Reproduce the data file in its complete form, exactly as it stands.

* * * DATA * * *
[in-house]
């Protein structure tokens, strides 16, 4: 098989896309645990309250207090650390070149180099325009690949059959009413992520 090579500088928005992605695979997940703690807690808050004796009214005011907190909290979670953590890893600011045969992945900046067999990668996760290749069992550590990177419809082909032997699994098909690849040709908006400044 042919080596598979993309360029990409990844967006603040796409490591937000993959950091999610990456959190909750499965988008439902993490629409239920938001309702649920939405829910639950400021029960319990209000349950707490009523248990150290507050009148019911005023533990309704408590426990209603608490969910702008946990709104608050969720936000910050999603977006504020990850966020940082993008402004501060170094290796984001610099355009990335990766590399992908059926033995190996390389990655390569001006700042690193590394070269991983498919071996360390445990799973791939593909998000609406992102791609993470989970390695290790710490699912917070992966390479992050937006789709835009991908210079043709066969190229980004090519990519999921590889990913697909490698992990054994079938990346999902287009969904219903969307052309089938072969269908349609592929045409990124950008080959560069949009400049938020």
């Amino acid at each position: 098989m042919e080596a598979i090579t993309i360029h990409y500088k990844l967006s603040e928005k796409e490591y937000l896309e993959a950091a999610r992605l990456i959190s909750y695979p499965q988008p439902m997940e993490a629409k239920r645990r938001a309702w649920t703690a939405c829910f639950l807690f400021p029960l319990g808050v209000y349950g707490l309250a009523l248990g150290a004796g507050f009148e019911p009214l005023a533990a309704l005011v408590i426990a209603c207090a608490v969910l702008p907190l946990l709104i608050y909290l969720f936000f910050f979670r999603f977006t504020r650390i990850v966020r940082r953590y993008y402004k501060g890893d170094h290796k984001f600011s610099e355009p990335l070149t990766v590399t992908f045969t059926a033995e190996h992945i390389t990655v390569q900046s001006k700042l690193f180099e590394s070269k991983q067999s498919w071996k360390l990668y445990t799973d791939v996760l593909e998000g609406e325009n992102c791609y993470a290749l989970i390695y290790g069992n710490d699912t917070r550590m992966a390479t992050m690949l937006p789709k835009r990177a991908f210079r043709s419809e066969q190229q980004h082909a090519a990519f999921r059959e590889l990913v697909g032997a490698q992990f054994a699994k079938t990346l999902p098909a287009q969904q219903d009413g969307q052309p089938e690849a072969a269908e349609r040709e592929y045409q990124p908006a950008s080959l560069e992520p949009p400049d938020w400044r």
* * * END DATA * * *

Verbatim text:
[in-house]
């Protein structure tokens, strides 16, 4: 098989896309645990309250207090650390070149180099325009690949059959009413992520 090579500088928005992605695979997940703690807690808050004796009214005011907190909290979670953590890893600011045969992945900046067999990668996760290749069992550590990177419809082909032997699994098909690849040709908006400044 042919080596598979993309360029990409990844967006603040796409490591937000993959950091999610990456959190909750499965988008439902993490629409239920938001309702649920939405829910639950400021029960319990209000349950707490009523248990150290507050009148019911005023533990309704408590426990209603608490969910702008946990709104608050969720936000910050999603977006504020990850966020940082993008402004501060170094290796984001610099355009990335990766590399992908059926033995190996390389990655390569001006700042690193590394070269991983498919071996360390445990799973791939593909998000609406992102791609993470989970390695290790710490699912917070992966390479992050937006789709835009991908210079043709066969190229980004090519990519999921590889990913697909490698992990054994079938990346999902287009969904219903969307052309089938072969269908349609592929045409990124950008080959560069949009400049938020």
């Amino acid at each position: 098989m042919e080596a598979i090579t993309i360029h990409y500088k990844l967006s603040e928005k796409e490591y937000l896309e993959a950091a999610r992605l990456i959190s909750y695979p499965q988008p439902m997940e993490a629409k239920r645990r938001a309702w649920t703690a939405c829910f639950l807690f400021p029960l319990g808050v209000y349950g707490l309250a009523l248990g150290a004796g507050f009148e019911p009214l005023a533990a309704l005011v408590i426990a209603c207090a608490v969910l702008p907190l946990l709104i608050y909290l969720f936000f910050f979670r999603f977006t504020r650390i990850v966020r940082r953590y993008y402004k501060g890893d170094h290796k984001f600011s610099e355009p990335l070149t990766v590399t992908f045969t059926a033995e190996h992945i390389t990655v390569q900046s001006k700042l690193f180099e590394s070269k991983q067999s498919w071996k360390l990668y445990t799973d791939v996760l593909e998000g609406e325009n992102c791609y993470a290749l989970i390695y290790g069992n710490d699912t917070r550590m992966a390479t992050m690949l937006p789709k835009r990177a991908f210079r043709s419809e066969q190229q980004h082909a090519a990519f999921r059959e590889l990913v697909g032997a490698q992990f054994a699994k079938t990346l999902p098909a287009q969904q219903d009413g969307q052309p089938e690849a072969a269908e349609r040709e592929y045409q990124p908006a950008s080959l560069e992520p949009p400049d938020w400044r």